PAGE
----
tree: d4324b119282a55a53118ffa4aac8e57805b0aad [path history] [tgz]
  1. bytebuddy-1_10_8/
  2. calcite-1_26_0/
  3. grpc-1_36_0/
  4. guava-26_0-jre/

Vendored Dependencies Release

The upgrading of the vendored dependencies should be performed in two steps:

  • Firstly, we need to perform a formal release of the vendored dependency. The release process of the vendored dependency is separate from the release of Apache Beam.
  • When the release of the vendored dependency is out, we can migrate Apache Beam to use the newly released vendored dependency.

How to validate the vendored dependencies

The linkage tool is useful for the vendored dependency upgrades. It reports the linkage errors across multiple Apache Beam artifact ids.

For example, when we upgrade the version of gRPC to 1.36.0 and the version of the vendored gRPC is 0.1-SNAPSHOT, we could run the linkage tool as following:

# The check task depends on shadowJar task
$ ./gradlew :vendor:grpc-1_36_0:check
$ find vendor/grpc-1_36_0/build -name '*.jar'
$ mvn install:install-file \
      -Dpackaging=jar \
      -DgroupId=org.apache.beam \
      -DartifactId=beam-vendor-grpc-1_36_0 \
      -Dversion=0.1 \
$ ./gradlew -PvendoredDependenciesOnly -Ppublishing -PjavaLinkageArtifactIds=beam-vendor-grpc-1_36_0:0.1 :checkJavaLinkage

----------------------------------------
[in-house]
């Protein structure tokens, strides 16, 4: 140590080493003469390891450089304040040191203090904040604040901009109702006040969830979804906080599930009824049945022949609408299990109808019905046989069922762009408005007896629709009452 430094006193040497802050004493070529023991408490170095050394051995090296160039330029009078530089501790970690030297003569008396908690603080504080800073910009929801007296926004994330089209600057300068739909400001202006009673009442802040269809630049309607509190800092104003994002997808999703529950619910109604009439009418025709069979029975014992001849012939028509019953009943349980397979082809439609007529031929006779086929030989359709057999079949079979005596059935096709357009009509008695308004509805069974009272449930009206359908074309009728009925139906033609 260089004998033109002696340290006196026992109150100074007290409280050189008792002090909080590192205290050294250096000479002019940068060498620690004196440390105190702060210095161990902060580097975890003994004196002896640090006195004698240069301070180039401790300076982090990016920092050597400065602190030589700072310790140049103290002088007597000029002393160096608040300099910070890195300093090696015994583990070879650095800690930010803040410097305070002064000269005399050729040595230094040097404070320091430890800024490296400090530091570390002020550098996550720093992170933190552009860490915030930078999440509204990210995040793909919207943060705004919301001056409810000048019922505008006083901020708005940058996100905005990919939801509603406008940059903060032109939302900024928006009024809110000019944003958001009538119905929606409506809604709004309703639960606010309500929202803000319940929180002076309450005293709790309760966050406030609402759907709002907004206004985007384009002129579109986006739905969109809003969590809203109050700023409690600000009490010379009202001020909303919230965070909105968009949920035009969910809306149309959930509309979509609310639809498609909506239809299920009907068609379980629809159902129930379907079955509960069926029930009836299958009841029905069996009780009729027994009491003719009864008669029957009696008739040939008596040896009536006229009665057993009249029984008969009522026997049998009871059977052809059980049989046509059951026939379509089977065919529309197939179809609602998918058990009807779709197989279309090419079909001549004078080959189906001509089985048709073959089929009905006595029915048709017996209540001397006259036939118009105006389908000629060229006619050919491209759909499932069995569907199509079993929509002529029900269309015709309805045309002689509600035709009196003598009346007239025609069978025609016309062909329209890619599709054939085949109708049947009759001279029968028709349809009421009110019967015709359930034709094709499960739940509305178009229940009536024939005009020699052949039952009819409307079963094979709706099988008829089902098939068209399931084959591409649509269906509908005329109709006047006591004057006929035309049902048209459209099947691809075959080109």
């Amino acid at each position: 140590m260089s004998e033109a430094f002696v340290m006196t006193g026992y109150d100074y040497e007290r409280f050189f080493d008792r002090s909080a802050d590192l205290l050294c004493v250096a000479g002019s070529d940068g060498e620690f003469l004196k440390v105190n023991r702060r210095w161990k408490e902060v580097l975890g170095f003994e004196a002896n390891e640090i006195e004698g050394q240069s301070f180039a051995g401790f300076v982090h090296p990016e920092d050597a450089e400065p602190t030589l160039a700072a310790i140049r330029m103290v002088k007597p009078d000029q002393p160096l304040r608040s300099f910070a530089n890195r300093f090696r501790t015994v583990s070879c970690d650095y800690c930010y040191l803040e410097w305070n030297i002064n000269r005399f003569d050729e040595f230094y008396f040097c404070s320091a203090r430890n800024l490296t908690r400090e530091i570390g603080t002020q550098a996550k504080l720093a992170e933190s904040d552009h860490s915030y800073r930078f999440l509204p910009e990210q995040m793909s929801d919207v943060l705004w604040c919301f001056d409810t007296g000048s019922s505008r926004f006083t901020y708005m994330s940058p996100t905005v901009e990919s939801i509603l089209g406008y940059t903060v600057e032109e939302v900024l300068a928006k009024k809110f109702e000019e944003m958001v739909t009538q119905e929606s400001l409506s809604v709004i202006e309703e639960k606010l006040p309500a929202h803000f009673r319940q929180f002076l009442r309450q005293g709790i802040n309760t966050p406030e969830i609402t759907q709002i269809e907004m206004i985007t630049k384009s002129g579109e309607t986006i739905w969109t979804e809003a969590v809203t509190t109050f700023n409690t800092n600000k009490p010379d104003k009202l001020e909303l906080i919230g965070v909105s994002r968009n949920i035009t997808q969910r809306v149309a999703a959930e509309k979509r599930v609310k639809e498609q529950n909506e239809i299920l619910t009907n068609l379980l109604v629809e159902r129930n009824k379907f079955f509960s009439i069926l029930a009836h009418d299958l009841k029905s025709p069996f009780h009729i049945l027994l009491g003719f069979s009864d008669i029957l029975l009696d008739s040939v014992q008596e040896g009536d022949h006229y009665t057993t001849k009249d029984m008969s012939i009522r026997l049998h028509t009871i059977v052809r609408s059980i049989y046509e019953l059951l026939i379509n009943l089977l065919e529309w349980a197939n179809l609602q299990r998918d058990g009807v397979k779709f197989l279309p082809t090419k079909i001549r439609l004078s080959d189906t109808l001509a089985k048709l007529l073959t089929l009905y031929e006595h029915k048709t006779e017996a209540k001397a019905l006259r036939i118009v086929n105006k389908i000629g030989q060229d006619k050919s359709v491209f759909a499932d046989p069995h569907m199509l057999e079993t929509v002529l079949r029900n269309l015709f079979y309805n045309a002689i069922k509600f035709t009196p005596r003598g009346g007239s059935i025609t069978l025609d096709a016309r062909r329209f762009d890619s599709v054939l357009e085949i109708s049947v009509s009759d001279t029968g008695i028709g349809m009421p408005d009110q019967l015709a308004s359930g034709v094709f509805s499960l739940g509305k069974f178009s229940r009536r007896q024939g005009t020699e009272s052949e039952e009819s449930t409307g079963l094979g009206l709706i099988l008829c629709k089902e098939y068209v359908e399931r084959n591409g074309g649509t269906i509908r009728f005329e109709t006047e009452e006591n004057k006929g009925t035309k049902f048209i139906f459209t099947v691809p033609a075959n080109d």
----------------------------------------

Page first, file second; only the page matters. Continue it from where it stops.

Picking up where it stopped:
Known Linkage Errors in the Vendored gRPC Dependencies

It's expected that the task outputs some linkage errors. While the checkJavaLinkage task does not retrieve optional dependencies to avoid bloated dependency trees, Netty (one of gRPC dependencies) has various optional features through optional dependencies. Therefore the task outputs the linkage errors on the references to missing classes in the optional dependencies when applied for the vendored gRPC artifact.

As long as Beam‘s use of gRPC does not touch these optional Netty features or the classes are available at runtime, it’s fine to have the references to the missing classes. Here are the known linkage errors:

  • References to org.junit.runners: io.grpc.testing.GrpcCleanupRule uses JUnit classes, which are present when we run Beam's tests.
  • References from io.netty.handler.ssl: Netty users can choose SSL implementation based on the platform (Netty documentation). Beam's vendored gRPC uses netty-tcnative-boringssl-static, which contains the static libraries for all supported OS architectures (x86_64 and aarch64). The io.netty.handler.ssl package has classes that have references to missing classes in other unused optional SSL implementations.
  • References from io.netty.handler.codec.compression: Beam does not use the optional dependencies for compression algorithms (jzlib, lzma, and lzf) through Netty's features.
  • References to and org.jboss.marshalling: Beam does not use the optional serialization algorithms.
  • References from io.netty.util.internal.logging: Netty‘s logging framework can choose available loggers at runtime. The logging implementations are optional dependencies and thus are not needed to be included in the vendored artifact. Slf4j-api is available at Beam’s runtime.
  • References to reactor.blockhound: When enabled, Netty's BlockHound integration can detect unexpected blocking calls. Beam does not use it.